Book Review: Red, White & Royal Blue


Annabella Opipari

“Red, White & Royal Blue” was published in May 2019 and has won several awards, including the Goodreads Choice Award for Best Romance. It is also Casey McQuiston’s debut novel.

I’ve been hearing about Casey McQuiston’s “Red, White & Royal Blue” ever since it was first published, so this past summer, I decided to finally take the plunge and read it. On the surface, the book sounds compelling, if not a bit corny. The story follows Alex Claremont-Diaz, the First Son of the United States, and Prince Henry, an English royal, who are forced to fake a friendship after they’re caught conflicting on camera. However, their feigned relationship quickly grows deeper, as the two transition from a surface-level friendship into a friends-with-benefits situation, and finally to romance. Yet despite all the hype, it was often underwhelming and fell a bit short of my expectations.

I believe that there are three essential elements to making a good book: the prose, the story and the characters. Below is my review of each of these elements in turn, followed by my overall opinion based on these components. But, fair warning: I’ll be reviewing plot content that occurs later in the book, so if you want to avoid spoilers, don’t keep reading.

Prose: 3/5 stars

Some readers might not care about the writing style, as long as the story is clear, but I find prose to be one of the most important aspects of a story. And frankly, the writing in “Red, White & Royal Blue” is average. McQuiston’s prose is like an old car: it gets the job done and takes you where you need to be, but doesn’t exactly provide an especially interesting or pleasant journey along the way. Their writing isn’t particularly exciting to read, and the imagery and other figurative language are pretty bland. While there are some compelling tidbits, they’re few and far between, and the prose is overall lackluster and forgettable.

Story: 3.5/5 stars

Though cheesy, the plot may be the best part of the story. I enjoyed the development of Alex and Henry’s relationship, and the pacing is excellent. They don’t fall in love immediately, but the romance isn’t so delayed that it becomes boring to read. I particularly enjoyed the scene where Alex tries and fails to confess his love to Henry at his (Alex’s) father’s lake house, as well as the penultimate scene where they’re waiting for the results of the presidential election in which Alex’s mother is running. However, there are still some key flaws. There are some unfinished threads, like June (Alex’s sister) and Evan’s reconnection, that, while not major enough to affect the story, were still noticeable. Additionally, the book features an obscene amount of sex scenes. Although there’s a point to some of them—they show the initial shallowness of Henry and Alex’s relationship—at some times, they feel gratuitous as if the author just wanted to have yet another sex scene. I hate when authors include sex scenes for no reason, so this was a major lowlight for me.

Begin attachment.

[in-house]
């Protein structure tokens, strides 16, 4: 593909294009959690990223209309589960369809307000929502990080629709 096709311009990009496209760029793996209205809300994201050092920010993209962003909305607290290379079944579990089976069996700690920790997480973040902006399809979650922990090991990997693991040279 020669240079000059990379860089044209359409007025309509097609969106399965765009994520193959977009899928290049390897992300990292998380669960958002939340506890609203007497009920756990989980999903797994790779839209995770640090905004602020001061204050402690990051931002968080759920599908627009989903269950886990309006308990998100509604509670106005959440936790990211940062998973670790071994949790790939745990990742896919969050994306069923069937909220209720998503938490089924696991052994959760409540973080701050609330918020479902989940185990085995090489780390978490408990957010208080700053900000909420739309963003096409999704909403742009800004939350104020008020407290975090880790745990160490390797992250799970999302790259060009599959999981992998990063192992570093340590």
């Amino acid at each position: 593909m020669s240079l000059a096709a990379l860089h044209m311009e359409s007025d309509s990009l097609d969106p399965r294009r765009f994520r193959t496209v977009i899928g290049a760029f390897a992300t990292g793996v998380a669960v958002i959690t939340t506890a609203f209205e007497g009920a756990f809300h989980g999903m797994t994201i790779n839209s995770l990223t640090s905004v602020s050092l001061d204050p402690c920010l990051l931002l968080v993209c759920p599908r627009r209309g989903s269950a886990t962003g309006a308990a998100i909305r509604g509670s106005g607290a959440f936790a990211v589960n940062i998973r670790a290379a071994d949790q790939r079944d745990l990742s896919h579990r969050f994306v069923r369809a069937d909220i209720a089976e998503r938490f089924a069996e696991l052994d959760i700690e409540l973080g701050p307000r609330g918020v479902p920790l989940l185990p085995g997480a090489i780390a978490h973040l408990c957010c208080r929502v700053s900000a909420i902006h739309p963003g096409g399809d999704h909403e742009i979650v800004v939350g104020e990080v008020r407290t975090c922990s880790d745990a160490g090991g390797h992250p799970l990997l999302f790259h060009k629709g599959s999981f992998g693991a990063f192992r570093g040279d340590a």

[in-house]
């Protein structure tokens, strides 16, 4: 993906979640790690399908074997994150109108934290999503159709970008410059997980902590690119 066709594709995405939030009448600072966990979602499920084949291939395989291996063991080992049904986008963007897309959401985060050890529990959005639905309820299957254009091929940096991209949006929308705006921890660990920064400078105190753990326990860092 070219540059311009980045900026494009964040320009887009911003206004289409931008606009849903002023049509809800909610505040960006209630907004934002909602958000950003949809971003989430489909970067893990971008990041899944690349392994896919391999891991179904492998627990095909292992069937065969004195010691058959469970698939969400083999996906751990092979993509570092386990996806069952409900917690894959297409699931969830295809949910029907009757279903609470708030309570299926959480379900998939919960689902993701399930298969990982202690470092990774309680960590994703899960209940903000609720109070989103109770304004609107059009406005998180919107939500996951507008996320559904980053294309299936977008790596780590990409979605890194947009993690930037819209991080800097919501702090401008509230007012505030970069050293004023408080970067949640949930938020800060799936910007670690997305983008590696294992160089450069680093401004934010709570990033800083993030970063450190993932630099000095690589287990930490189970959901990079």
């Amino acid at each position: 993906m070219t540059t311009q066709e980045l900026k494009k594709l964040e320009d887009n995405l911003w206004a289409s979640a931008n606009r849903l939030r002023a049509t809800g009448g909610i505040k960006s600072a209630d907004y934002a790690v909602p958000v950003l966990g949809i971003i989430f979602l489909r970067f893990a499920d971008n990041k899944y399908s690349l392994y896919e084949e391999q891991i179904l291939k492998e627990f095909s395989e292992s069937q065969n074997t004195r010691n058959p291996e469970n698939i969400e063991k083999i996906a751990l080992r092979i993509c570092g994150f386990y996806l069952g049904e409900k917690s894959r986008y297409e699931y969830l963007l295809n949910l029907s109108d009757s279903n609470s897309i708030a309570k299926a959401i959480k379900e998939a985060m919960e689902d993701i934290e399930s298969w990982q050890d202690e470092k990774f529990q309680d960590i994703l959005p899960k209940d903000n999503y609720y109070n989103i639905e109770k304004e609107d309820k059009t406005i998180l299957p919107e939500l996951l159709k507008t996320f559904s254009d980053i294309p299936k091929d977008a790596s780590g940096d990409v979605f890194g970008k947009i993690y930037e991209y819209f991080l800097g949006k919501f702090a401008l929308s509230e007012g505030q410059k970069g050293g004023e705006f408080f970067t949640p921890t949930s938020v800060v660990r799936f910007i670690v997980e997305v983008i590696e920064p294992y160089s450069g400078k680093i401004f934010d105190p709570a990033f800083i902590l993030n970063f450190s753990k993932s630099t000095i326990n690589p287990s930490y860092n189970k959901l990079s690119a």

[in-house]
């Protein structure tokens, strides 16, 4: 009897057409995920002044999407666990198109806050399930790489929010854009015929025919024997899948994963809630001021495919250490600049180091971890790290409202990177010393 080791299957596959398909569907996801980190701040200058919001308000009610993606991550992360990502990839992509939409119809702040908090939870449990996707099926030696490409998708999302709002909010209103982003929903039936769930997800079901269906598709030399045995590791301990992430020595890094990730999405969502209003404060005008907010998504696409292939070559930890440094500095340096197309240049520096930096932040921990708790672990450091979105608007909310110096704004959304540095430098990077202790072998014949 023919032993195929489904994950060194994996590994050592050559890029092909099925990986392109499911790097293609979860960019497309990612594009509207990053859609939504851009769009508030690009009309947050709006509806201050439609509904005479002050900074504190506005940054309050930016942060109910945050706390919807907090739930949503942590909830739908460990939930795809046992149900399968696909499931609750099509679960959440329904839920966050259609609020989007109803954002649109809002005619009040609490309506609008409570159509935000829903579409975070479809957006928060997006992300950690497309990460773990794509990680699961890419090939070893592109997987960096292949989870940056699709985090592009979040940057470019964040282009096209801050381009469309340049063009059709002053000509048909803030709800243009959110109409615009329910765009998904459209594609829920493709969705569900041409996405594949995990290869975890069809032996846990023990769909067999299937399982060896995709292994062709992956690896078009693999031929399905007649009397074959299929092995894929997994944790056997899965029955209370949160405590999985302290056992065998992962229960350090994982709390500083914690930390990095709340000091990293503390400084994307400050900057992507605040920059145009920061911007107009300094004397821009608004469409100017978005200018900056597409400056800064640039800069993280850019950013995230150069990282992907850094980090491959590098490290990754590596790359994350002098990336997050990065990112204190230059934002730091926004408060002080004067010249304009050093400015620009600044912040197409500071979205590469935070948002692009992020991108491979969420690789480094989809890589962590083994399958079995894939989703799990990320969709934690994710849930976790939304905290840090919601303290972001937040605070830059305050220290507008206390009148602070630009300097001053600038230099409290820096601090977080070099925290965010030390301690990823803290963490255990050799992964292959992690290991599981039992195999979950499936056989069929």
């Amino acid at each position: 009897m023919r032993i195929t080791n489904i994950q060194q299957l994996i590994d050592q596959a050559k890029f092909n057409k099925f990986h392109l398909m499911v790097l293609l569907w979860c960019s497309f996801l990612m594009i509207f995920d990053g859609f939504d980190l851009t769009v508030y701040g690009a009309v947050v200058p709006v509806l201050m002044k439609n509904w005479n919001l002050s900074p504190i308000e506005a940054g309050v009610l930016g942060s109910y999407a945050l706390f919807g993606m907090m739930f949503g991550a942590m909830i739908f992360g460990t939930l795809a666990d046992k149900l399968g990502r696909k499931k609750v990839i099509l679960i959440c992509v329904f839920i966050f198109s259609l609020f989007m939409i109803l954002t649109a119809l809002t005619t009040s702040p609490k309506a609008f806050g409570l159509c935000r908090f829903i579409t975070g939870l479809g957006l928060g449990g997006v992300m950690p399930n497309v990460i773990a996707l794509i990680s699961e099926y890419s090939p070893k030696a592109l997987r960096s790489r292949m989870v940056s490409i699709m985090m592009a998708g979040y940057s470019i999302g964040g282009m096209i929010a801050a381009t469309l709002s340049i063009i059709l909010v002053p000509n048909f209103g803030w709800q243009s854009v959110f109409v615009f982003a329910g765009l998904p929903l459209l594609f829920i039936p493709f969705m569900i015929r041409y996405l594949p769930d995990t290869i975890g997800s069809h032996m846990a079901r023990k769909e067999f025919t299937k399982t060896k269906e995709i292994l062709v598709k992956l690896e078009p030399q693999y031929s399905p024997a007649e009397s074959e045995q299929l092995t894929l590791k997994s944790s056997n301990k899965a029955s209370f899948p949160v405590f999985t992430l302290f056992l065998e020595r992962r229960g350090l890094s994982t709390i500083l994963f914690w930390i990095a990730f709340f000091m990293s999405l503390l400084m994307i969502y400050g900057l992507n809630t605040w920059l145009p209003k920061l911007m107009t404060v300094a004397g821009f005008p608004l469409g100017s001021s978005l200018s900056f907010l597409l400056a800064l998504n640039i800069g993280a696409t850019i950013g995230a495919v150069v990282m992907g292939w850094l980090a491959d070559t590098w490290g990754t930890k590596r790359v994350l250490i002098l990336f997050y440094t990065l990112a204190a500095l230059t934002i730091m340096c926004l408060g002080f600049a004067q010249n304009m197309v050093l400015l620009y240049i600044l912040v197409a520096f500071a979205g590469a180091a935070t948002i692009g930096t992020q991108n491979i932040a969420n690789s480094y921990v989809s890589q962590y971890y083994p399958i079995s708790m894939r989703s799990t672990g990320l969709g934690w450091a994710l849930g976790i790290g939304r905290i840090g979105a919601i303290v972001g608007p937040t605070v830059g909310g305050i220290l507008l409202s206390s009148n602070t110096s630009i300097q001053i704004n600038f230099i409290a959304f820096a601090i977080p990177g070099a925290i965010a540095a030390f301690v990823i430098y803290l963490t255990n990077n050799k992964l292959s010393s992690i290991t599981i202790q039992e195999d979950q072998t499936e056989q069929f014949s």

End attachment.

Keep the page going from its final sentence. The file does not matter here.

Characters: 3/5 stars

While the American characters are relatively strong and vivid—June is a journalist who worries how her mother’s presidential status will affect her career, Alex is a hothead who’s interested in politics, and Nora (Alex and June’s friend) is a numbers nerd—the British characters are blank and weak by comparison. Henry’s main character traits are being gay, British and in love with Alex. Even his sister, Bea—who appears a lot less frequently—is more vivid than he is (though still not on par with the American characters). Speaking of the Americans, one of the best character depictions is Alex’s realization that he’s bisexual. His thought process is incredibly authentic and relatable, especially when he admits to himself that “straight people probably don’t spend this much time convincing themselves that they’re straight.” McQuiston’s depiction of struggling with and accepting one’s sexuality is one of the best that I’ve read in a long time.

The biggest issue I had with this book was that my expectations were a lot higher than they should have been. If I had known what the book was really like—average prose with a cheesy story—I wouldn’t have been so let down. With adjusted expectations, I could have enjoyed the book. But since I thought it was going to be a stellar book, I was severely disappointed. So, my overall advice for those interested in “Red, White & Royal Blue” is this: if you go into it with no expectations, with the sole desire to relax and enjoy a corny, surface-level story you don’t have to think about, this book is for you. But, if you want a novel that requires thinking, critical analysis and paying attention to detail, I would suggest turning your attention elsewhere.